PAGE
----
Székelyudvarhely, 2 January 1944
Peter Eötvös arrived in the Music Academy in 1958 as a child prodigy. It was proposed by Kodály that this boy of exceptional talent, who was educated in Miskolc under the wings of Pál Kardos, and who had been noticed also by György Ligeti two years earlier, should be given a special opportunity to develop his gifts. His first teacher at the Academy was János Viski, with whom Eötvös had a very close, almost parent-child relationship. Besides the strictly conservative educational regime, an important part was played in this by their informal discussions outside the classroom. After Viski's sudden death in 1961, Ferenc Szabó took over the young man, who by then was very active outside the Music Academy as well. Between 1962 and 1964 he was music director at the Vígszinház (Gaiety Theatre), composing dozens of compositions for theatrical and film productions (including the music for István Szabó's film, Álmodozások kora – Age of illusions). Some of these pieces he conducted himself. This theatrical experience had a decisive influence on the rest of his career from several aspects: he recognised the dramatic possibilities inherent in music and got used to adjusting to the given performing conditions, to the fact that a composition is not completed when it is scored, but the performance phase is also a part of it.
He received his diploma in 1965, and in 1966 – with Szabó's support – won a Deutscher Akademischer Austauschdienst (DAAD) scholarship, which enabled him to continue his studies in Cologne. Though the gradual relaxation in the atmosphere of 1960's Hungary made it possible for Eötvös to orientate himself in a relatively wide sphere regarding the various tendencies in contemporary Western European composition, nonetheless, in Germany he received fundamentally new impulses. He studied composition with Bernd Alois Zimmermann, and also received a conductor's diploma. Eötvös came into contact with Karlheiz Stockhausen first as a music score copier, then, from 1968 he became a member of the Stockhausen ensemble as a keyboard player. That is how he got to the Osaka World Fair in 1969, where meeting the thought and lifestyle of the Far East meant an influence for him that accompanied the rest of his life.
Between 1971 and 1979 he worked in the electronic music studio of Westdeutscher Rundfunk, and also acquired as much conducting experience as he could. In 1979 Pierre Boulez invited him to become the musical head of the newly formed Ensemble InterContemporaine; since 1983 he has been working with the Ensemble Modern; between 1985 and 1988 he was principal guest conductor of the BBC Symphony Orchestra, and in 1992-95 of the Budapest Festival Orchestra. He premiered a whole host of contemporary compositions, many of which were recorded on disc as well. The basis of his conducting is the extremely precise analysis of the compositions, and directing the didactic process of the rehearsals in a strictly controlled manner, adapting to the abilities of the musicians. At the same time, this intellectual approach in no way diminishes the captivating, passionate effect of his concerts.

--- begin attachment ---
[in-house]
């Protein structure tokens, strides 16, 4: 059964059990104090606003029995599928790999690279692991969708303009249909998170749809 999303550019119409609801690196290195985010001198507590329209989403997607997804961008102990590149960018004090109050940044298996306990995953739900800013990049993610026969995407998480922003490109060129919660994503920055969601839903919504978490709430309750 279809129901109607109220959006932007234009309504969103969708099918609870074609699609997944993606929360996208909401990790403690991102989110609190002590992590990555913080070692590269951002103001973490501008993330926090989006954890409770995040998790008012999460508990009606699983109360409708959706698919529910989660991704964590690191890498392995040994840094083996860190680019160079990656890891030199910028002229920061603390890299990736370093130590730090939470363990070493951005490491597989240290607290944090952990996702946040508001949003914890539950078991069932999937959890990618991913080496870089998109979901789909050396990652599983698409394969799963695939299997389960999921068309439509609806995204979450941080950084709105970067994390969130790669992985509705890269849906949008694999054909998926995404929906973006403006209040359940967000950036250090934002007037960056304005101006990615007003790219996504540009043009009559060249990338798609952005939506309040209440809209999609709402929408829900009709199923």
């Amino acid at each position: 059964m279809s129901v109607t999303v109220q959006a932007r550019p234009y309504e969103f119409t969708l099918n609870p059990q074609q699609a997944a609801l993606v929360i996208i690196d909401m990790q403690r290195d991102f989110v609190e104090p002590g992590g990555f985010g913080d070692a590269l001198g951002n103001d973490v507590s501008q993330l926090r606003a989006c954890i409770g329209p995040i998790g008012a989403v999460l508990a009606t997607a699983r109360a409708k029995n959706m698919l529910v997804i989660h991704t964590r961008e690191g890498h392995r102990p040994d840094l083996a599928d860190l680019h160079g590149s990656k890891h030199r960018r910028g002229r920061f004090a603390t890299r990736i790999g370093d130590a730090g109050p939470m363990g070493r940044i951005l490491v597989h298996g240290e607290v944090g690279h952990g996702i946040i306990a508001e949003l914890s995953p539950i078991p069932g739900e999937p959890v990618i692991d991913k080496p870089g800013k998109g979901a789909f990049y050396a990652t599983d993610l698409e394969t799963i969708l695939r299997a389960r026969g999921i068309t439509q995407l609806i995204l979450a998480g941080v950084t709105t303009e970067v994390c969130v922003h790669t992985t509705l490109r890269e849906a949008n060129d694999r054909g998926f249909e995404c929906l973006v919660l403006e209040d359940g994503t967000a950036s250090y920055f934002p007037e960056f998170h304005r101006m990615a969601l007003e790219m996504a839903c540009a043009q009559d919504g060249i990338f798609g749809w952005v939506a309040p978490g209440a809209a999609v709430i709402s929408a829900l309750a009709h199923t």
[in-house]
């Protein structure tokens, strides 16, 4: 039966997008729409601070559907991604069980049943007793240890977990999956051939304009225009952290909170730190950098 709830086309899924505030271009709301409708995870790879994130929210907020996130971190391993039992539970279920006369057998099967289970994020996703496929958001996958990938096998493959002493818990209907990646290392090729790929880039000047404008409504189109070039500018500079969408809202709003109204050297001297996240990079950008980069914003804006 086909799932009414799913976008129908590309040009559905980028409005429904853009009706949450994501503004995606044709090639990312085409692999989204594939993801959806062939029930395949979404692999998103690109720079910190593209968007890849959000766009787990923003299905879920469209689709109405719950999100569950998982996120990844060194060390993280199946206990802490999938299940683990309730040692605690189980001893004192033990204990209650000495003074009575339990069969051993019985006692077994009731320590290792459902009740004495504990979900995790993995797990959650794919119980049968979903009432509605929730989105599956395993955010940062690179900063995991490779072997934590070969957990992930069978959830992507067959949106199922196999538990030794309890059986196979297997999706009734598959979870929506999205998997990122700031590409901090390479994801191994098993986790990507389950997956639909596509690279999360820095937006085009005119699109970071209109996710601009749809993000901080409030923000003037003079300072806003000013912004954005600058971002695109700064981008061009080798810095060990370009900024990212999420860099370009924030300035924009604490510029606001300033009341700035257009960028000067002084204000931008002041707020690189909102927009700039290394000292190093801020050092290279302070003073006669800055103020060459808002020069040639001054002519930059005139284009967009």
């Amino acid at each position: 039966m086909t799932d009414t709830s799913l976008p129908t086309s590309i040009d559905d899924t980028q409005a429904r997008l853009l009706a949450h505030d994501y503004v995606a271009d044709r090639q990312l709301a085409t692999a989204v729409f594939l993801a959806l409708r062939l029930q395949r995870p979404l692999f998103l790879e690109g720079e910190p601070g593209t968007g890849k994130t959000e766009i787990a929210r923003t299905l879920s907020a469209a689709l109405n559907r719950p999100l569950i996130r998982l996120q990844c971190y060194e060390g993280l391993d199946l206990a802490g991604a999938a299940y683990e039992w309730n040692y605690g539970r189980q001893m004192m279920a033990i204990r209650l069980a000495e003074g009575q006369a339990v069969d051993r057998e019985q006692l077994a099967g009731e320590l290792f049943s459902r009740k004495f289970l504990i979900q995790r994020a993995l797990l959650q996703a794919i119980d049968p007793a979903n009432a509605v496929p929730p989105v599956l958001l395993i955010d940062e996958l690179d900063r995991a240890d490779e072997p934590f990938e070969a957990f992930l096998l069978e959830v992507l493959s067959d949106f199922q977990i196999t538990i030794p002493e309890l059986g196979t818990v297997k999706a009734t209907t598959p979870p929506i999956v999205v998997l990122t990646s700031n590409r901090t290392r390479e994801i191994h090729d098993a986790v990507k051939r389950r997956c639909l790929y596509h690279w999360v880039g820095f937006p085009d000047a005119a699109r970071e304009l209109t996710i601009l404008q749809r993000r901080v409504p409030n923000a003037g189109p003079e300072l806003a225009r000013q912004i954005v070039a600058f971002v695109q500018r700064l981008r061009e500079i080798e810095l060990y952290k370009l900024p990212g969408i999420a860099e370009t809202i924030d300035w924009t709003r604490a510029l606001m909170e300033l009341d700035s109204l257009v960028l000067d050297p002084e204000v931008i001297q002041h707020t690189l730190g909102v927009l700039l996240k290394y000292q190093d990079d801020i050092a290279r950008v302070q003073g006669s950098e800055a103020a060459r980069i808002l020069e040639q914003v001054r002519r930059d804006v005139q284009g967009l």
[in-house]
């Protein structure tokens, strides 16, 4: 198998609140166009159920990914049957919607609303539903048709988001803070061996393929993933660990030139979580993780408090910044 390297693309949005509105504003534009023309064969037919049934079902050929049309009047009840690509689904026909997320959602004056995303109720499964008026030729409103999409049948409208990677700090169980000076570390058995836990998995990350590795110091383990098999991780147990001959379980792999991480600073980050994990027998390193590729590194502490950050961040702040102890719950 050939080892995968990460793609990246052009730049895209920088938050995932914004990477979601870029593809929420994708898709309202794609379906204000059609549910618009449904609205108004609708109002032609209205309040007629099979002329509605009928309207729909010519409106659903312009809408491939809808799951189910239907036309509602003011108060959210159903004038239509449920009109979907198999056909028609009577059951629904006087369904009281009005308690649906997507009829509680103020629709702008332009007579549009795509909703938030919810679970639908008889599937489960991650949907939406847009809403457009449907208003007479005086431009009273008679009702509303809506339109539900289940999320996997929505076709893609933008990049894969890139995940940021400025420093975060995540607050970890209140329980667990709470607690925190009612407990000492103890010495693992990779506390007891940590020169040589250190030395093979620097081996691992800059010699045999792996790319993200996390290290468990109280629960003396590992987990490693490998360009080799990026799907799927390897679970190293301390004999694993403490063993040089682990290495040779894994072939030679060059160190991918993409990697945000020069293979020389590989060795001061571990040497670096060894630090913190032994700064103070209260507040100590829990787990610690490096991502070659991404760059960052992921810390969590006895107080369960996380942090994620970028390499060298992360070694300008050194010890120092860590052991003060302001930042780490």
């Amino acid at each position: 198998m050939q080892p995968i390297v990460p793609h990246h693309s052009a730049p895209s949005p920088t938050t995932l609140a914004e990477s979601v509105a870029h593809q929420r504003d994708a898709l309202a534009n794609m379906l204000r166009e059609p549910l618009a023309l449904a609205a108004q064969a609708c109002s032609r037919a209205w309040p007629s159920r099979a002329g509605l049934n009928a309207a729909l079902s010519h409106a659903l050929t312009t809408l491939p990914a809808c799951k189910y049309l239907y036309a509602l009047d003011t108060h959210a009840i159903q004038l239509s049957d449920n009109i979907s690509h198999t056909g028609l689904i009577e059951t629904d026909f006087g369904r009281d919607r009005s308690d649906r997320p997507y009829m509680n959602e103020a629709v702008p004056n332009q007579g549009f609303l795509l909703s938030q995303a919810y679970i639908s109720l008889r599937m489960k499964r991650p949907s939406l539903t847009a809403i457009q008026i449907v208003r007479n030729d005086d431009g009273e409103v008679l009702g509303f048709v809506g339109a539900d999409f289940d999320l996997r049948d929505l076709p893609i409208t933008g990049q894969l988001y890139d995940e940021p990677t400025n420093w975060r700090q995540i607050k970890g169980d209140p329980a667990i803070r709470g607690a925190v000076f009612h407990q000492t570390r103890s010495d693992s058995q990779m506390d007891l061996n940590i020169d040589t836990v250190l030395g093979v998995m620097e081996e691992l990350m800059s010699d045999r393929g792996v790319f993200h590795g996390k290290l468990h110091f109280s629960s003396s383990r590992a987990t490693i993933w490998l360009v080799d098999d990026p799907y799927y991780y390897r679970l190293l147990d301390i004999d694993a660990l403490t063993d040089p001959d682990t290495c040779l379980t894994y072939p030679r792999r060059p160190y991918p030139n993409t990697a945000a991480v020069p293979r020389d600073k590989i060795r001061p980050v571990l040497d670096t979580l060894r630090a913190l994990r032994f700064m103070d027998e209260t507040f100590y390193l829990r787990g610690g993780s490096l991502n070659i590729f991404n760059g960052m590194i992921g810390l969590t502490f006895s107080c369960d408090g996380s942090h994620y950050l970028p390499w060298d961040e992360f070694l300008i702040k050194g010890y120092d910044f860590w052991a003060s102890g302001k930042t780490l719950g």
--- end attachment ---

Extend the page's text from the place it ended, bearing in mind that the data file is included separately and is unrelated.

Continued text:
He has not lost touch with Hungary either. From 1970 he participated in the activities of the New Music Studio. Thus, for example, the joint composition written in 1975 with Zoltán Jeney, Zoltán Kocsis, László Sáry and László Vidovszky, Hommage a Kurtág, gave rise later to one of his most important works, Windsequenzen. His 1968 montage, Tale, was composed in the Cologne studio, but used Hungarian folk poetry.
From the mid-1980's his composing activities came more and more to the fore. He was commissioned by various ensembles and radio stations, his new compositions were premiered at festivals, his scores were published by Ricordi and Schott, and several recording companies made discs of them. In his orchestral works (Psychokosmos, 1993; Atlantis, 1995; zeroPoints, 1999) he endeavours simultaneously to use the ensemble to give a spatial effect and to contrast the complex sound blocks and the chamber music-like effects. In his orchestral music, thus in the Chinese opera (1986) composed for a chamber ensemble, in the quartet, Korrespondenz (1992), following the gestures perceived in Mozart's letters, or in the Psalm (1993), composed for percussion instruments in memory of Frank Zappa, he is concerned with achieving a theatre-like effect. His opera, the Three Sisters, based on Chekhov, was premiered in Lyon in the spring of 1993 and won a huge success. It has been performed in several opera houses since, among them in Budapest in April 2000. The opera examines in a dreamlike floating musical ambience the emotional choices leading nowhere, the atomised, illusory hopes of man at the end of the century.
Between 1985 and 1996 Eötvös led a course for young conductors interested in contemporary music at the Szombathely Bartók Seminarium. He established, with the same goal, the International Eötvös Institute in 1993. He became professor of the Karlsruhe College in 1992 and of the Cologne College in 1998. In both places he leads newly established departments for the study of conducting contemporary music. In 1994 he settled in Hilversum, directing the Radio's Chamber Orchestra. He received the title, Chevalier de d'ordre des Arts et Lettres in 1987, and in 1997 the Béla Bartók-Ditta Pásztory Prize.